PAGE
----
My research is directed at understanding the evolution of the vertebrate locomotor system and the functional consequences of changing morphology as seen in the fossil record. The majority of my work focuses on bipedal locomotion and the evolution of flight in carnivorous dinosaurs, using living birds, footprints, and fossils. Our group is pioneering morphology-based 3-D motion analysis by combining computer models and bi-planar x-ray imaging.
My background is in biology, paleontology, and art. I was an undergraduate at Colgate University (B.A., 1983) before a year-long Watson Fellowship looking at dinosaurs in Europe. At Harvard (Ph.D. 1989) I did x-ray and muscle activity studies of alligators and birds to explore the evolution of hind limb function in meat-eating dinosaurs. I received postdoctoral training in nerve-muscle development at Emory University, bird flight at the University of Montana, and avian embryology at Harvard before joining the faculty at Wake Forest University. Since 1995 I've been a professor at Brown, where I teach human anatomy to medical students. My research has used high-end 3-D animation tools to: reconstruct dinosaur foot movements based on fossil tracks, measure skeletal motion in flying birds, and find new ways to study locomotor evolution. I strive to be a bridge between biologists exclusively studying living animals and paleontologists working solely with fossils.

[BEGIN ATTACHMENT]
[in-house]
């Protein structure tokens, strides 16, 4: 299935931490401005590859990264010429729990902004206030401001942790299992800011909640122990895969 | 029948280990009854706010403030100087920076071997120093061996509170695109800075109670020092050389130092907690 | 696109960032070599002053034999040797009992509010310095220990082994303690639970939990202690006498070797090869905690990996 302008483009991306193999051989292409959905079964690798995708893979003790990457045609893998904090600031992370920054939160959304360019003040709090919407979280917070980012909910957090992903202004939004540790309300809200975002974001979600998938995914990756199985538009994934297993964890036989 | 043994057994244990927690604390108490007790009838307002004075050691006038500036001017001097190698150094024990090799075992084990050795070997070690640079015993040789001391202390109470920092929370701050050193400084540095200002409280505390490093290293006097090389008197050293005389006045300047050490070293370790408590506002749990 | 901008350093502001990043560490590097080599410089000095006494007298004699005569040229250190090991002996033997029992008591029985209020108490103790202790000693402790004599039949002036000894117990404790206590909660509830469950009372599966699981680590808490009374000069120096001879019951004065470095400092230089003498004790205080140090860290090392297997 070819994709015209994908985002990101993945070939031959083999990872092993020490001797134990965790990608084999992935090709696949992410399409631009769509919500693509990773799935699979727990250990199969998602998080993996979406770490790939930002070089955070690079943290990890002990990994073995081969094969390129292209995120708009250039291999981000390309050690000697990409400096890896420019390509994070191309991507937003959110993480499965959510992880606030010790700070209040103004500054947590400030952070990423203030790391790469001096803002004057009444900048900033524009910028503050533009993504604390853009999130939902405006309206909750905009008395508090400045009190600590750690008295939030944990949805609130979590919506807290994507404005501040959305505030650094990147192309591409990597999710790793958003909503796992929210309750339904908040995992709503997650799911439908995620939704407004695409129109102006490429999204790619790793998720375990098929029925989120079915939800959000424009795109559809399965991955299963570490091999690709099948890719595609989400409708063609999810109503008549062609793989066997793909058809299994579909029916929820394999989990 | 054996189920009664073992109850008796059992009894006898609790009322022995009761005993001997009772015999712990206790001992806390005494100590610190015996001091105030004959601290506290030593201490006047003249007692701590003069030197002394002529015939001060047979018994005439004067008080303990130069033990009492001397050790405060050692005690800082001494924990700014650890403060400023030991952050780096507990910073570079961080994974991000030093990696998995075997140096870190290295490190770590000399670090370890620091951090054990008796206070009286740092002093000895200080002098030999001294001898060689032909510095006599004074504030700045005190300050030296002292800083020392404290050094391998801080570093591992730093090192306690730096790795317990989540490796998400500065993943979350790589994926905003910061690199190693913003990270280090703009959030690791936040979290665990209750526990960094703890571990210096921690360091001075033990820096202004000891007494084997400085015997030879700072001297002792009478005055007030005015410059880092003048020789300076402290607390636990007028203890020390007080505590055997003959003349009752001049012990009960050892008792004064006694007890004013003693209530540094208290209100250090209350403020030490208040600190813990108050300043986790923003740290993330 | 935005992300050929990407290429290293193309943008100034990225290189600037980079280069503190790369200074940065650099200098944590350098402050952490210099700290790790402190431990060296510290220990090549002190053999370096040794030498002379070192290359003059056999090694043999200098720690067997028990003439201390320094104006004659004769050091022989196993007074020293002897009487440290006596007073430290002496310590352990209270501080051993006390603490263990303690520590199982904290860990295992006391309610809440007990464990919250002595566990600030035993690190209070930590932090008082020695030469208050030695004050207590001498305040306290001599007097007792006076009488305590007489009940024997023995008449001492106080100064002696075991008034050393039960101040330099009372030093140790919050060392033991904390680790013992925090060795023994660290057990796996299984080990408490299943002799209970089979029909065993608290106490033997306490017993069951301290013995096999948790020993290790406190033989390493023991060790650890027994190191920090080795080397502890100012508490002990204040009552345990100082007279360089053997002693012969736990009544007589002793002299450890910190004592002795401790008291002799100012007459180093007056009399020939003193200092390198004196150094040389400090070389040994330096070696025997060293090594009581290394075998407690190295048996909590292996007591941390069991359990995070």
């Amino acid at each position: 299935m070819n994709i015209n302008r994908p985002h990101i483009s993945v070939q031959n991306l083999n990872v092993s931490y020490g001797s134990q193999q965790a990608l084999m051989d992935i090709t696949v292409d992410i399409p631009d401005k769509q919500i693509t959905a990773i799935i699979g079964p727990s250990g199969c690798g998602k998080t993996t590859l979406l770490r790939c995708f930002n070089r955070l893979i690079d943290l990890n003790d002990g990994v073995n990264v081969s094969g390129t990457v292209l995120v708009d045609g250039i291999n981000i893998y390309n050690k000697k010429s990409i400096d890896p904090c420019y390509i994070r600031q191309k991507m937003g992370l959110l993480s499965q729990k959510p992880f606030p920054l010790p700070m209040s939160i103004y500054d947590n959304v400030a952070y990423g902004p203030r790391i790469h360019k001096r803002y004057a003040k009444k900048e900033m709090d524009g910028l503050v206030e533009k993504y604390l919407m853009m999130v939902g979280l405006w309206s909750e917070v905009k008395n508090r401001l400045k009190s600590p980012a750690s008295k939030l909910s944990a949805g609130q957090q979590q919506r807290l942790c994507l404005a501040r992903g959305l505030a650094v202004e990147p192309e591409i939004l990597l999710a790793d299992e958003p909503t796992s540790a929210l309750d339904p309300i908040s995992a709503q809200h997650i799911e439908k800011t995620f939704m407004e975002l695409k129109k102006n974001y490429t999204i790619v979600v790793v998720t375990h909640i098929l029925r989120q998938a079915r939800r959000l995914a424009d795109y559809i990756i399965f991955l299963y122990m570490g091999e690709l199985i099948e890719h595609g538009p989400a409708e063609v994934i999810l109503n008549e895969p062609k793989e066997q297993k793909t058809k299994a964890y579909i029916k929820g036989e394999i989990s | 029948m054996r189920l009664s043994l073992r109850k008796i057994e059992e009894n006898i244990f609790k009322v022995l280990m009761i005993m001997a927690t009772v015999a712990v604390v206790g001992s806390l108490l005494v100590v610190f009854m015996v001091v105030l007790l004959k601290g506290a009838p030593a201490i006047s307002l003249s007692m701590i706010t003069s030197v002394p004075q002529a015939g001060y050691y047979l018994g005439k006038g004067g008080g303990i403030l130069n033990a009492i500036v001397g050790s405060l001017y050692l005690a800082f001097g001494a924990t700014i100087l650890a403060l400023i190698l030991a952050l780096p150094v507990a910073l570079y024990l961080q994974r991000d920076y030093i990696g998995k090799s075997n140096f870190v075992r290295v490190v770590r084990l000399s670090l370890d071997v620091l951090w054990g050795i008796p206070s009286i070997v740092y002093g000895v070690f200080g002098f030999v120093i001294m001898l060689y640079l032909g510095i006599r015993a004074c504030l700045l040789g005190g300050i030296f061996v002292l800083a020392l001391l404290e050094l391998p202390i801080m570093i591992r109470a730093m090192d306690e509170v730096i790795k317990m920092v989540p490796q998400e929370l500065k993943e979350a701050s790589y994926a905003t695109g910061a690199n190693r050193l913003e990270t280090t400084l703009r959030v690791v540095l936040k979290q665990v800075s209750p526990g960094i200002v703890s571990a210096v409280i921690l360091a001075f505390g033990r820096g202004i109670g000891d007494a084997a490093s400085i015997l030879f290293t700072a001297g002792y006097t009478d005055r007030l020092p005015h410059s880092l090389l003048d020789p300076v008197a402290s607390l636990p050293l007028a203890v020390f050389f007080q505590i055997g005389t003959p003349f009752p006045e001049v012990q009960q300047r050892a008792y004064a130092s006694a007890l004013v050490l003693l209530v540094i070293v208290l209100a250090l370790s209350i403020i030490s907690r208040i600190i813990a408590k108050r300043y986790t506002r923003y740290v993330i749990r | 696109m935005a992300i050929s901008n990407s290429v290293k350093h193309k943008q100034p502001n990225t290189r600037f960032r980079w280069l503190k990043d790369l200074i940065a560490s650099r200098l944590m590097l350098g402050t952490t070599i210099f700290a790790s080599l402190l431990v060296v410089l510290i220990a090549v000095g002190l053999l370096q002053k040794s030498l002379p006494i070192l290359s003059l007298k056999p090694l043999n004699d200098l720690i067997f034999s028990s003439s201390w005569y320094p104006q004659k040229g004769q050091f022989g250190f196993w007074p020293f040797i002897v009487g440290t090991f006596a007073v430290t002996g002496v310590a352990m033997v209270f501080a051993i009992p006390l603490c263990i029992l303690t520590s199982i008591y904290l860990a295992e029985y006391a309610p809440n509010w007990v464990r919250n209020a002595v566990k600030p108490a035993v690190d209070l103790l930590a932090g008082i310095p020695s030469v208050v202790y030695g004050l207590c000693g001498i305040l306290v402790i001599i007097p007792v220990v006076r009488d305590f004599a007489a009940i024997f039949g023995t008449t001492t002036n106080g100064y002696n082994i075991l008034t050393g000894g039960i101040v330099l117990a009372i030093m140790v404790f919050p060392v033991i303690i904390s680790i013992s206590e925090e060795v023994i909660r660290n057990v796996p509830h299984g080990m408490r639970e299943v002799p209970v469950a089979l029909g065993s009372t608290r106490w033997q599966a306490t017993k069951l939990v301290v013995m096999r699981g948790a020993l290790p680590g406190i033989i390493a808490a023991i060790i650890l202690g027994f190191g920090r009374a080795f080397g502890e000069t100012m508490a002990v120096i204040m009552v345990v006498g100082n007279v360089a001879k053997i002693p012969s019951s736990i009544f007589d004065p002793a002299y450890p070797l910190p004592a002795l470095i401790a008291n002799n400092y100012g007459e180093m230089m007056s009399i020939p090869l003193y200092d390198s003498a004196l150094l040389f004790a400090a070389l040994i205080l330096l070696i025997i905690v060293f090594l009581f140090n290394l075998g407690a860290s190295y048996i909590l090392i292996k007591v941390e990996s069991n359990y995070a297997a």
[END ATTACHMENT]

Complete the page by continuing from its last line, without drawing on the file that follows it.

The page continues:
STEPHEN GATESY, PHD, AM
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